Farmer Focus: Ewes perform well but tups let me down

The annual sheep cycle started again with the pedigree rams going out on 8 September.

Luckily, we have lots of fields here for the 10 bunches of individual sire matings we do.

The spike in temperature at the beginning of September saw four Texel rams die. I had only just bought one at Worcester.

About the author

James and Belinda Kimber
Livestock Farmer Focus writers James and Belinda farm 850 commercial and pedigree sheep and 30 pedigree Simmental and Charolais cattle in Wiltshire across 95ha (45ha owned) with the help of their children Josh, Izzy and Richard. James also runs a foottrimming business and Belinda has a B&B.
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The replacement commercial gimmers have had both their abortion vaccines ready for tupping on 10 October. After a good growing year all the ewes look well.

See also: How to work out ewe efficiency and what it can tell you

Having crunched the numbers, the large number of triplets born hasn’t resulted in greater lamb sales, with heavy losses in April and May. 

Commercial ewes sold 191%, ewe lambs did 80% and pedigree ewes managed 120%. The pedigrees had quite a lot empty, and we culled those not-in-lamb after two cycles.

Although experts say a higher number of lambs results in greater profit potential, perhaps for us a slightly lower scanning percentage might result in better financial performance. 

So far, with only 200 prime lambs left, we are running about £10 above market average. This year the lambs have averaged 40.5kg and there has been £110.53 banked, on average, for every lamb sold – it shows quality pays.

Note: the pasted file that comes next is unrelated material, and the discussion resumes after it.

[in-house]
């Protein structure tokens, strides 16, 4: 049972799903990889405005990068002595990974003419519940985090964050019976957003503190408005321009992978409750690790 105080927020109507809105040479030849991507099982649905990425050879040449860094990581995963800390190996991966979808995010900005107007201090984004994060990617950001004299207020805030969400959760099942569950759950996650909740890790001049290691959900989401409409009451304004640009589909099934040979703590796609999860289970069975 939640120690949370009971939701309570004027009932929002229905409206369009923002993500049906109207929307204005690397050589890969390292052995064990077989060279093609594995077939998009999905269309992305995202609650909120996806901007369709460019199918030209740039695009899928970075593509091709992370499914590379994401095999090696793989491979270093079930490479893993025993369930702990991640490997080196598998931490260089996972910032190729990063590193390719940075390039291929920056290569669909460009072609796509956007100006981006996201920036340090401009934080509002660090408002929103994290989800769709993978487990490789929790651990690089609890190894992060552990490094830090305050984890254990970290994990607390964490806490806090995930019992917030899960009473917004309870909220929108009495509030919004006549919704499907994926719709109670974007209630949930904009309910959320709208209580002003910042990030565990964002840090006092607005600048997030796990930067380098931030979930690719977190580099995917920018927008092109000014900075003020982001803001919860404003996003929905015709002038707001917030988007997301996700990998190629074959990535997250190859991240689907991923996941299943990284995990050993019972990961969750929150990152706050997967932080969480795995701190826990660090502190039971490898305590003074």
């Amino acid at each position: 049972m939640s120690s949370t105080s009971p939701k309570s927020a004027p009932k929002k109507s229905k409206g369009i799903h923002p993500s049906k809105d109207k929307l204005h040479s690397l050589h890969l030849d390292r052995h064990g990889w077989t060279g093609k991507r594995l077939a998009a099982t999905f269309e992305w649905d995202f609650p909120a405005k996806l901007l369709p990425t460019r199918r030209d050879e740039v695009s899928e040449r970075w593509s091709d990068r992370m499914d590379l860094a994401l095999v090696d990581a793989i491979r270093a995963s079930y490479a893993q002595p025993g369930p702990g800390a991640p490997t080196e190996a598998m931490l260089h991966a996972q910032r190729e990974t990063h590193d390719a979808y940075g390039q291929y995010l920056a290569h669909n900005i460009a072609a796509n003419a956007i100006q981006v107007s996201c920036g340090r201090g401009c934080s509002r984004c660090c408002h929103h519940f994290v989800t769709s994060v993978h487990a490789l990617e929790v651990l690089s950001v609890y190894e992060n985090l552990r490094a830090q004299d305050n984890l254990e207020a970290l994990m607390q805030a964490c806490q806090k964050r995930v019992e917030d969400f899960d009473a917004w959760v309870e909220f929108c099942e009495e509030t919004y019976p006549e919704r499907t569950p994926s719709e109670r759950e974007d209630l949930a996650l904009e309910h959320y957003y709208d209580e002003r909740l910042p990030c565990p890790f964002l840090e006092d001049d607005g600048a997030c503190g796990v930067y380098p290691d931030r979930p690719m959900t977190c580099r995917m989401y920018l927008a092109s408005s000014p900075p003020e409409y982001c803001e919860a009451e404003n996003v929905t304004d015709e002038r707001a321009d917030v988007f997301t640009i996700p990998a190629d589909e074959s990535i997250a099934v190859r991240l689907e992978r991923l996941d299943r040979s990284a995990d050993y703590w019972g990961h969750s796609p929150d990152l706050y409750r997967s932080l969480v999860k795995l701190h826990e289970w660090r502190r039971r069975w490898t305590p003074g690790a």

I hope you have all been reading the proposed future support for food production, if you can call it support. There is an interesting section that proposes payment for trees.

But not just any trees, they must be 30cm DBH which is “diameter at breast height”. Now, if you are a tall, athletic, perky young thing you’ll get a different measurement to a mature little granny where time and gravity have taken their toll.

Because we do a lot of work at weekends an unusual problem was encountered recently.

The running lambs are going onto clean grazing after we recently ran out of Monepantel drench. I phoned the farm suppliers on Saturday lunchtime.

They said yes, they had some, but I couldn’t have it because there was no Suitably Qualified Person (SQP) there to give it to me (now also known as Registered Animal Medicines Adviser).

I phoned another supplier in the opposite direction. They too said they had some, but I couldn’t have that either. The world is going bonkers.

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